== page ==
So we could increase the UK's demand for (imported) masks by a factor of maybe 100 or more, yet reduce the incidence of infection by maybe a few percent at best (probably under 1% might be closer to reality).

What would almost certainly make a significant difference would be if people paid far more heed to disinfecting all surfaces that are touched regularly by others, along with far better hand hygiene. The chances are that would have a substantially greater impact on reducing infection than wearing masks. It might be an idea for people to wear gloves more often when out and about, provided they remember to keep cleaning them regularly. The advantage of gloves is that they can avoid the skin on your hands from getting dry from excessive washing/disinfecting, but gloves don't remove this requirement, as they can still very effectively transfer infection if they aren't kept clean on the outside.
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Old 21st Apr 2020, 09:49
  #5310 (permalink)  
 
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Originally Posted by VP959 View Post
It's worth looking at the likely impact of usage though.

If the general public start wearing masks in public than that's around 60 million masks per day. The chances are that mask wearing may make a very, very tiny reduction in the number of cases the hospitals see, as mask wearing by people who aren't infected has only a very tiny impact in reducing risk (assuming that other risk factors aren't increased). The NHS is currently using a few hundred thousand masks per day.

So we could increase the UK's demand for (imported) masks by a factor of maybe 100 or more, yet reduce the incidence of infection by maybe a few percent at best (probably under 1% might be closer to reality).

What would almost certainly make a significant difference would be if people paid far more heed to disinfecting all surfaces that are touched regularly by others, along with far better hand hygiene. The chances are that would have a substantially greater impact on reducing infection than wearing masks. It might be an idea for people to wear gloves more often when out and about, provided they remember to keep cleaning them regularly. The advantage of gloves is that they can avoid the skin on your hands from getting dry from excessive washing/disinfecting, but gloves don't remove this requirement, as they can still very effectively transfer infection if they aren't kept clean on the outside.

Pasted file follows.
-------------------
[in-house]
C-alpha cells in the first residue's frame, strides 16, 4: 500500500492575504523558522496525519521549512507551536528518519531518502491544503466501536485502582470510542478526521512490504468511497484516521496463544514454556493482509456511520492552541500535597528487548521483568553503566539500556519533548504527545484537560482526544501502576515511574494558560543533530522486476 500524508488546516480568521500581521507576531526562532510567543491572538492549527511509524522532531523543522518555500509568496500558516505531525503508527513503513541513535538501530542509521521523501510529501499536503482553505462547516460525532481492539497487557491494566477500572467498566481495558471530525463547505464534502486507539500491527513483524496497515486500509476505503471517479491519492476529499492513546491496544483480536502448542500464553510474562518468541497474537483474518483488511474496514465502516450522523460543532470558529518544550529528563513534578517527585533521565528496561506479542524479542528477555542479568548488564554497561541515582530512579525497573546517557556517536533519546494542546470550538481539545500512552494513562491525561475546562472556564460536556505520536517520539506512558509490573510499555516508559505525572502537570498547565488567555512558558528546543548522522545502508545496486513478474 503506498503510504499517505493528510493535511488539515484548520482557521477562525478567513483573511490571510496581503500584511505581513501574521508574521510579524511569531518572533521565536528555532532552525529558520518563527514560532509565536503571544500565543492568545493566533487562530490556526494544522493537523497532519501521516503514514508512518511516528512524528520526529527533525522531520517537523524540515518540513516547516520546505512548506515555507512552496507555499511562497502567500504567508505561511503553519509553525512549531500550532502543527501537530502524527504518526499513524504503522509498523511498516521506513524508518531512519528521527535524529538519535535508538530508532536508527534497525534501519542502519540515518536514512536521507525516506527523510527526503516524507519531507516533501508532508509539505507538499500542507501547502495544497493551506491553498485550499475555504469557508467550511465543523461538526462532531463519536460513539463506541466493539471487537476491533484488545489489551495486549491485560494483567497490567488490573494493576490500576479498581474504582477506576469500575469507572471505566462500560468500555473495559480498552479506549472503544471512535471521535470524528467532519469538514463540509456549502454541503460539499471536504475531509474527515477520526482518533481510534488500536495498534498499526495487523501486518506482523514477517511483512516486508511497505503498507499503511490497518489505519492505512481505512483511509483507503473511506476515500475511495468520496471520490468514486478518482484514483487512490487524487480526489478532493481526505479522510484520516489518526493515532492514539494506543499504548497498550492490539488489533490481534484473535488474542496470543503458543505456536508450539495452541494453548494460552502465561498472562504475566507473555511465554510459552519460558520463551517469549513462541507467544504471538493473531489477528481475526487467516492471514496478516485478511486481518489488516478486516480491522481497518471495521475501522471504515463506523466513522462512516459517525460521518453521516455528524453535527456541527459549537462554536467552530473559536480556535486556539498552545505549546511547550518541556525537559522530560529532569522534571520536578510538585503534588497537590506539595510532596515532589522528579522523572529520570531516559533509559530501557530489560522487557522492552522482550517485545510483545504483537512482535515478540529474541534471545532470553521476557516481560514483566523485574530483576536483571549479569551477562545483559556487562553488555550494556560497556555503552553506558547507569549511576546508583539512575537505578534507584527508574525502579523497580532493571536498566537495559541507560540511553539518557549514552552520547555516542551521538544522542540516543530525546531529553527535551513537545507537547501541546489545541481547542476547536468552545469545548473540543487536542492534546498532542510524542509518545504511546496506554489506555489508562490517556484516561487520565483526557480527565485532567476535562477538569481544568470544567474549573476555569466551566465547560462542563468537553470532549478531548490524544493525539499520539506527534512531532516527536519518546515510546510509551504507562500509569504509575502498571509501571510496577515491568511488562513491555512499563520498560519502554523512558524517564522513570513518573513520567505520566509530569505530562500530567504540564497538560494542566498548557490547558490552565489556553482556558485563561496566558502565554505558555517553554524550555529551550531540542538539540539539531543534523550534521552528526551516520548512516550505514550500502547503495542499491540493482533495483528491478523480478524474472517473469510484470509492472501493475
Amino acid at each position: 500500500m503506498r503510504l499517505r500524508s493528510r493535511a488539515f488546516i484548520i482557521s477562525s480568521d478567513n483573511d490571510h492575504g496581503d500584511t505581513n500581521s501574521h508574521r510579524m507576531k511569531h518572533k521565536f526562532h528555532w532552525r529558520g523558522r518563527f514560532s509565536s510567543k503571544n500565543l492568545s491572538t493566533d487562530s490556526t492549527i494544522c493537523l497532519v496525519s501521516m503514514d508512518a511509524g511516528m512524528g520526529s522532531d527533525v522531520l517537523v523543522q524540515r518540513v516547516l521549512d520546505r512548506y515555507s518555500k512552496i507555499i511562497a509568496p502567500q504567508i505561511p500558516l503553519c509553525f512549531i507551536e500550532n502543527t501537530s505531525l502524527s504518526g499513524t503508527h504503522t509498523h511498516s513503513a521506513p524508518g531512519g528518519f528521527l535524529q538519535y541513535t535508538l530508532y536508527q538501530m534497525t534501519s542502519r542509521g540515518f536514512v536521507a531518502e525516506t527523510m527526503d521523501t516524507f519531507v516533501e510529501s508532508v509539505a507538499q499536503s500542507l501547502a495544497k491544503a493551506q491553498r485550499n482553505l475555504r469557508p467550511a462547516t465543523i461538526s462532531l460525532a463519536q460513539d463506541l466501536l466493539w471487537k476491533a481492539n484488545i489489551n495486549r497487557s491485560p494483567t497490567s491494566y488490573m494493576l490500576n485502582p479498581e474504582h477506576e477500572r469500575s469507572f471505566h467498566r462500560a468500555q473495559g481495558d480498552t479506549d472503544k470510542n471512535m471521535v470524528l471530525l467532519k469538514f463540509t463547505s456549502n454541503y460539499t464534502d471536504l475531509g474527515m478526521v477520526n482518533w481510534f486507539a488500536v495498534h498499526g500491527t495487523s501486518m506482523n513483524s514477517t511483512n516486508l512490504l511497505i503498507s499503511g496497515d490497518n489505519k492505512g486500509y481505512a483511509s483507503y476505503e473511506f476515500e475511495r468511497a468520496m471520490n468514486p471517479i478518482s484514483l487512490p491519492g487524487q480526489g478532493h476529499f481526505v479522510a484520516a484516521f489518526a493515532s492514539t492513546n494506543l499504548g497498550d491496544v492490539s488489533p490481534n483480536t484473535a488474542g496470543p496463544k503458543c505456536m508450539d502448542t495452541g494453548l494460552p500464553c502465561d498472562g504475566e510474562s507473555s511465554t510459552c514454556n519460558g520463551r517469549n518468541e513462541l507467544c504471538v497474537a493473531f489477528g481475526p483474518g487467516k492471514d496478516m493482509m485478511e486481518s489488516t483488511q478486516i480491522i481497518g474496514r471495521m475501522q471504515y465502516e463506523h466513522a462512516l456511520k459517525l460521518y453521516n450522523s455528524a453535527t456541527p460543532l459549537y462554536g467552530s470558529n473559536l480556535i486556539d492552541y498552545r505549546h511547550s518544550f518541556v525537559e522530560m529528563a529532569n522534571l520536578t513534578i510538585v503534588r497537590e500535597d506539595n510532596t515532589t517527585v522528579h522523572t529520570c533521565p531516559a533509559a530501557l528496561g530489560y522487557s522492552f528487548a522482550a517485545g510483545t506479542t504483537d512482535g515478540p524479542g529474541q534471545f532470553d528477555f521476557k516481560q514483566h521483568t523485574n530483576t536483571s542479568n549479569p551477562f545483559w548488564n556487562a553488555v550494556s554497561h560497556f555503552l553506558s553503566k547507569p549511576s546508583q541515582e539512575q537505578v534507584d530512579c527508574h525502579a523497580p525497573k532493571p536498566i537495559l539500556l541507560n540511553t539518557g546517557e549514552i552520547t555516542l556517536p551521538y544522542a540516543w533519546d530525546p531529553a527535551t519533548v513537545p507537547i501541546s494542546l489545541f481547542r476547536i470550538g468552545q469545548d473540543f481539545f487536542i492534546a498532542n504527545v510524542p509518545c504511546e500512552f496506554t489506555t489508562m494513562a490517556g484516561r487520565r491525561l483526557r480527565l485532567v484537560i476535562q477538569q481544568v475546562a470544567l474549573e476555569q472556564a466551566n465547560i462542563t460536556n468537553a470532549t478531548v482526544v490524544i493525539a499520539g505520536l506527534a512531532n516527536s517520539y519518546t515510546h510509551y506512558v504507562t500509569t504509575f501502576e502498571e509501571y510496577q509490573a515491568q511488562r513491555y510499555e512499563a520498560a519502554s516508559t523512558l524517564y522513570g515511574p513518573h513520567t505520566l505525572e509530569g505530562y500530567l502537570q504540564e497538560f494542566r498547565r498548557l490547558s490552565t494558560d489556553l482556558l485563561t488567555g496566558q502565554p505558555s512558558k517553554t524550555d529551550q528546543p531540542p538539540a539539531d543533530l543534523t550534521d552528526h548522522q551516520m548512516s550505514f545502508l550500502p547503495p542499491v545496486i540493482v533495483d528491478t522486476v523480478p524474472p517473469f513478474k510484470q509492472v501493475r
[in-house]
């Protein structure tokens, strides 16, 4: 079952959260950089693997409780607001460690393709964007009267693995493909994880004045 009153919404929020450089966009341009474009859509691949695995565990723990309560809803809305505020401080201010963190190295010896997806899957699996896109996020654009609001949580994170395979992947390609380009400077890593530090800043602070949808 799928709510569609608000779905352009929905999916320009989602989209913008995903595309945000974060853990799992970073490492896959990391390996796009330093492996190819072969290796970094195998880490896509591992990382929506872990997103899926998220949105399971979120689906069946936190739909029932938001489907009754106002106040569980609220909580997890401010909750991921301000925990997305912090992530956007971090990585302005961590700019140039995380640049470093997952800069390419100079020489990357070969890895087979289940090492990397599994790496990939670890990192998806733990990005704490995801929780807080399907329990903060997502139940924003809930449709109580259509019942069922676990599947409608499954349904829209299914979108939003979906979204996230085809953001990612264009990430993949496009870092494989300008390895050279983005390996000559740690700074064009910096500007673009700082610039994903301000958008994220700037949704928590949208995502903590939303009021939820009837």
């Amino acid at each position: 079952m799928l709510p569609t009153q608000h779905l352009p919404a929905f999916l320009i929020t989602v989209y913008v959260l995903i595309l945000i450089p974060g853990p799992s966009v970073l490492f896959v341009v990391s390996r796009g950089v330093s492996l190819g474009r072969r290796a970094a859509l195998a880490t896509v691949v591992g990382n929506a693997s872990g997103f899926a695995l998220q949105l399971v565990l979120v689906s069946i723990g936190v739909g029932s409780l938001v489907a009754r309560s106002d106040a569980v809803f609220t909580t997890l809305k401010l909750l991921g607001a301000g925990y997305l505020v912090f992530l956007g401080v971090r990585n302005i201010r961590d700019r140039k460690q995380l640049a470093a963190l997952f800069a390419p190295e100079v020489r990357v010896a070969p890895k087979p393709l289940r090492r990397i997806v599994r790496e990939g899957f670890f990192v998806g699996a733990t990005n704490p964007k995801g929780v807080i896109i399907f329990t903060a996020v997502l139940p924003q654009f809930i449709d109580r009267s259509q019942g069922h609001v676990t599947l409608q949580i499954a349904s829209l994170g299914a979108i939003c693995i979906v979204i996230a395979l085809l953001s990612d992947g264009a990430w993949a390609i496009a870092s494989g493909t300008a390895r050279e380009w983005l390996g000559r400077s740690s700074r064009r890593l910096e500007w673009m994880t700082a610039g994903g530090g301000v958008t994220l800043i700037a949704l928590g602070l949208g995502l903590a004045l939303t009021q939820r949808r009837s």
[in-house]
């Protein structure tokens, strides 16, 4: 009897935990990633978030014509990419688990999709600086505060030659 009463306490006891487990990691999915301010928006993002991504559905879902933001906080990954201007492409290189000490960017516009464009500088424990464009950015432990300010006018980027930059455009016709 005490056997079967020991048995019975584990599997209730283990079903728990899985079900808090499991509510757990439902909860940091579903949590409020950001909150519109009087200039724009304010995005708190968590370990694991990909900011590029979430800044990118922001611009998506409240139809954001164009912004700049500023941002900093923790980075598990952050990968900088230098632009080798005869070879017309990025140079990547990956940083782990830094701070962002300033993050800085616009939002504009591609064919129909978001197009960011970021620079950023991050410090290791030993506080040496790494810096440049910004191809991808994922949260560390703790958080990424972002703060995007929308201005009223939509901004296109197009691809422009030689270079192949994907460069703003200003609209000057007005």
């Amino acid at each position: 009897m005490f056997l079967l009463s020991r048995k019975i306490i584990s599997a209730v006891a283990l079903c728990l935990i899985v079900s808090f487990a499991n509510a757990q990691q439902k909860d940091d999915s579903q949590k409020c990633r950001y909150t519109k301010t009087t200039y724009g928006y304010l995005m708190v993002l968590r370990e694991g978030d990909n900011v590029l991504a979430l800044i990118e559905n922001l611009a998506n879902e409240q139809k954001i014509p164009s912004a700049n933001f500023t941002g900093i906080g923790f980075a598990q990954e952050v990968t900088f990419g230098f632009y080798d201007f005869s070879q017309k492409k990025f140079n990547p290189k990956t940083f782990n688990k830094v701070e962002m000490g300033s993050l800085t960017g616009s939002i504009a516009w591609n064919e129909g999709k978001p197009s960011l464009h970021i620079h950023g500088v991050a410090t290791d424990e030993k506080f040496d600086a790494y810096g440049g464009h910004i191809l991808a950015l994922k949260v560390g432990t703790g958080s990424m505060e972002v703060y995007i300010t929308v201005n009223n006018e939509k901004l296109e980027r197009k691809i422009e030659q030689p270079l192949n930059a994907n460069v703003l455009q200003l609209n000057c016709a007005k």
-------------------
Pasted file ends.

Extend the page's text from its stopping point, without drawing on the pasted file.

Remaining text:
Leaving aside for the moment the practicalities of sourcing masks, not just for the UK, but for the whole of Europe, doubtless you'd get a fair chunk of the population not wearing them correctly, reusing them without washing them properly (we use 40 deg for a general wash; I wouldn't mind betting that they need washing at 60 degrees plus) and taking them on and off willy-nilly as they enter and leave public transport, shops and wherever else they are mandated.

I would suggest mandating the use of masks would be yet another case of governments needing to be seen to be "doing something" rather than doing what might actually be necessary / efficacious.
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Old 21st Apr 2020, 09:53
  #5311 (permalink)  
 
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Originally Posted by ATNotts View Post
Leaving aside for the moment the practicalities of sourcing masks, not just for the UK, but for the whole of Europe, doubtless you'd get a fair chunk of the population not wearing them correctly, reusing them without washing them properly (we use 40 deg for a general wash; I wouldn't mind betting that they need washing at 60 degrees plus) and taking them on and off willy-nilly as they enter and leave public transport, shops and wherever else they are mandated.

I would suggest mandating the use of masks would be yet another case of governments needing to be seen to be "doing something" rather than doing what might actually be necessary / efficacious.
Washing normally in water will pretty much destroy a normal surgical mask, and will render an N95 type mask pretty useless. Masks, like gowns, are made from moisture resistant non-woven fabric, often spun polypropylene. They can be disinfected by heating them to 65C for about 30 minutes in an oven, but care needs to be taken to ensure they don't get too hot, as that may well damage the plastic fibres.